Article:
- April 2017
- Posted By Kathryn Mccormick
- 0 Comments
A new study has revealed that more women in the UK consume alcohol while pregnant than women in 10 other European countries.
Almost 8,000 women took part in the survey across 11 European countries. The figures revealed that 28.5% of UK respondents admitted they had drunk alcohol when they knew they were carrying a child. The women who admitted this were, in general, older, better educated, and in employment. By contrast, only 4.1% of Norwegian women made the same admission, representing the lowest figure ever recorded.
The government currently advises that women who are pregnant, as well as those who are trying to conceive, should abstain from drinking alcohol. Alcohol can have a significant effect on the development of a foetus, increasing the risk of premature births, miscarriages, and low birth weight. There are also inherent mental risks with mothers-to-be drinking alcohol because children can develop learning difficulties and behavioural issues.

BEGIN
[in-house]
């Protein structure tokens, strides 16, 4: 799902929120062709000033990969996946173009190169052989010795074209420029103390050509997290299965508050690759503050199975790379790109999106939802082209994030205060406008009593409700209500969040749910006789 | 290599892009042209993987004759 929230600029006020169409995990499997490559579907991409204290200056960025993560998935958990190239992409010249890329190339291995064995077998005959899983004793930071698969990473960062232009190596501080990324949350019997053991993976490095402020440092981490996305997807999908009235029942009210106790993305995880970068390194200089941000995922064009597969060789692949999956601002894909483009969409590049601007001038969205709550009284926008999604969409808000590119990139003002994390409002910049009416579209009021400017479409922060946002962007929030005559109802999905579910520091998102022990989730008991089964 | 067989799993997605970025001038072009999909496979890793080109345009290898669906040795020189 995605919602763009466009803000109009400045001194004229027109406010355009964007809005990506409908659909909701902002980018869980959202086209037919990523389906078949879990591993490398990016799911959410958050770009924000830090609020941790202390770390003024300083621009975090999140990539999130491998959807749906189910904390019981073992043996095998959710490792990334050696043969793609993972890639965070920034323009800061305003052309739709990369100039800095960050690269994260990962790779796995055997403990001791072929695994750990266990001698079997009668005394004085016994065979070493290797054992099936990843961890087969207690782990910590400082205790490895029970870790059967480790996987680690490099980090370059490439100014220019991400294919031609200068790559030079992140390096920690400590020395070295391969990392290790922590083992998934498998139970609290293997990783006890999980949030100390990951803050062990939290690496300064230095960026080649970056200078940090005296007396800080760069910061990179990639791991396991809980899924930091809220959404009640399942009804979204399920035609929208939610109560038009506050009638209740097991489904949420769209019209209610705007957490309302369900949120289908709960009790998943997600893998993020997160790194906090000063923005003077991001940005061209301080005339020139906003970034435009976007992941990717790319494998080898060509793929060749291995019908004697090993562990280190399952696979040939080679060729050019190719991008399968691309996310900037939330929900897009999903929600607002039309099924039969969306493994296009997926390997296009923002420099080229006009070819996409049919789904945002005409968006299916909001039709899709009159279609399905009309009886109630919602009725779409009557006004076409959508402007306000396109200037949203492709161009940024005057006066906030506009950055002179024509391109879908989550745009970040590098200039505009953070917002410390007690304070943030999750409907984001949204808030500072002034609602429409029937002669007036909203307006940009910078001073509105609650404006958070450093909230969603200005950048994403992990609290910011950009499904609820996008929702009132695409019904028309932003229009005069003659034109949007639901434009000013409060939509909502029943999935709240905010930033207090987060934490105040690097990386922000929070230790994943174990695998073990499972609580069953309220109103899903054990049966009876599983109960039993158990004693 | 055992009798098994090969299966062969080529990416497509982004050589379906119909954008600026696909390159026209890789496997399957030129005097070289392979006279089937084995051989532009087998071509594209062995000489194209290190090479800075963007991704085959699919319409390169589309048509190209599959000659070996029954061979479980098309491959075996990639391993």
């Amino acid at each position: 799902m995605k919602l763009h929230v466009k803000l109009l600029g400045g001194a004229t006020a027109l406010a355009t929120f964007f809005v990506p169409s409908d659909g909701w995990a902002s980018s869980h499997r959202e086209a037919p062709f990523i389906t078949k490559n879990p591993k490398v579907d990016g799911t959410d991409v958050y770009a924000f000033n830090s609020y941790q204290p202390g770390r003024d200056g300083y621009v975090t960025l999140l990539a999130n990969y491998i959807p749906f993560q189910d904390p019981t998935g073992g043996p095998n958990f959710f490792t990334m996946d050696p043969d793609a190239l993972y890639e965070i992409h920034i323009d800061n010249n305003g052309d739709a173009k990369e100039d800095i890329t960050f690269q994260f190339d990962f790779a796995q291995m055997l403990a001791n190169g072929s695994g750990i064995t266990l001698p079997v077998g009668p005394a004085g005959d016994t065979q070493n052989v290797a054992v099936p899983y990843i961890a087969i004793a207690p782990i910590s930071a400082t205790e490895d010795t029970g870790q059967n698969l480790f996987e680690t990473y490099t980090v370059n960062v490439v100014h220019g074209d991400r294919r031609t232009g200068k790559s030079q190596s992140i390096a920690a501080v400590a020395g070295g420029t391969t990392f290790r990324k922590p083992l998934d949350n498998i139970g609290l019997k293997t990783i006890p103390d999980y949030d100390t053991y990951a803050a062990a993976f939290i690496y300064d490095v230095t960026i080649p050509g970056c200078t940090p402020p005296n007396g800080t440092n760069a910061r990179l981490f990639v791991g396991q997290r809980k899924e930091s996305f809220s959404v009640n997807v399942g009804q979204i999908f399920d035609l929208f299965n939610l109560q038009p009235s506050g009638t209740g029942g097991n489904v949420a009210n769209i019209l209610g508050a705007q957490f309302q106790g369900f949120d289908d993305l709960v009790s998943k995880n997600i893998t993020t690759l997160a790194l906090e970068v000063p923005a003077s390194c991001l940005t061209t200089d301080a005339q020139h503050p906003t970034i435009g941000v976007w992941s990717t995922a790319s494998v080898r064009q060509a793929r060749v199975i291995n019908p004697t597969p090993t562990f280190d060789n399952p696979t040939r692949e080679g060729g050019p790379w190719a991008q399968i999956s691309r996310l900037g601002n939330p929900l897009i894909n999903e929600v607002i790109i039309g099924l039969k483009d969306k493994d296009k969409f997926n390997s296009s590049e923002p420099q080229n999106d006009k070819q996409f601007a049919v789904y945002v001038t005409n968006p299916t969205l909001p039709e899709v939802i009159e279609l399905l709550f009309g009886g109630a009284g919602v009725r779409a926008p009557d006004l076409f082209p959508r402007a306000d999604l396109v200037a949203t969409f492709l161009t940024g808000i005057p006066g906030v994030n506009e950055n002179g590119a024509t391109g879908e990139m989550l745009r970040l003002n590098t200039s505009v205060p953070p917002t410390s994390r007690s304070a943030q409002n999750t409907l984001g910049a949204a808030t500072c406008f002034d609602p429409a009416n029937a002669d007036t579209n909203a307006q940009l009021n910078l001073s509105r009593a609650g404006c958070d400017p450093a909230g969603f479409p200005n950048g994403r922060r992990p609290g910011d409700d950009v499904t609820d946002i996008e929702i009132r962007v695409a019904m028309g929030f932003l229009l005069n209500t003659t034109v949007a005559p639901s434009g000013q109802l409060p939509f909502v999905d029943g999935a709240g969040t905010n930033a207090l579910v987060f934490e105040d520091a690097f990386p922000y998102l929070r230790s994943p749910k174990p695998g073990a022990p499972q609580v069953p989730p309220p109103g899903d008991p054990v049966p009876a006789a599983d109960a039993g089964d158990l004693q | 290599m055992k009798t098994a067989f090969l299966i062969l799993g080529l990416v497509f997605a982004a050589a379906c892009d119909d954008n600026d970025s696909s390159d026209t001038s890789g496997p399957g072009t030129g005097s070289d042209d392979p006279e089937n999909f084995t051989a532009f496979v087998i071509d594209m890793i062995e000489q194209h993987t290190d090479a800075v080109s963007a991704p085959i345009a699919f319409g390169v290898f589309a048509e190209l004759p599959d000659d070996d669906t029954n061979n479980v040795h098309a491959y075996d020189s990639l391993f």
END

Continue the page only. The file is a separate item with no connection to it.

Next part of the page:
Despite both France and Poland having a similar attitude towards alcohol as the UK, each country had reasonably low proportions of mothers-to-be drinking alcohol. Professor Hedvig Nordeng, the lead investigator for the research, carried out by the Norwegian Institute of Public Health, said, “Differences in pregnant women’s drinking behaviour between countries can have many explanations besides variations in willingness of women to provide information about their alcohol consumption during pregnancy.” He said that there may be differences between national guidelines about alcohol, in prenatal care, and attitudes towards pregnant women drinking.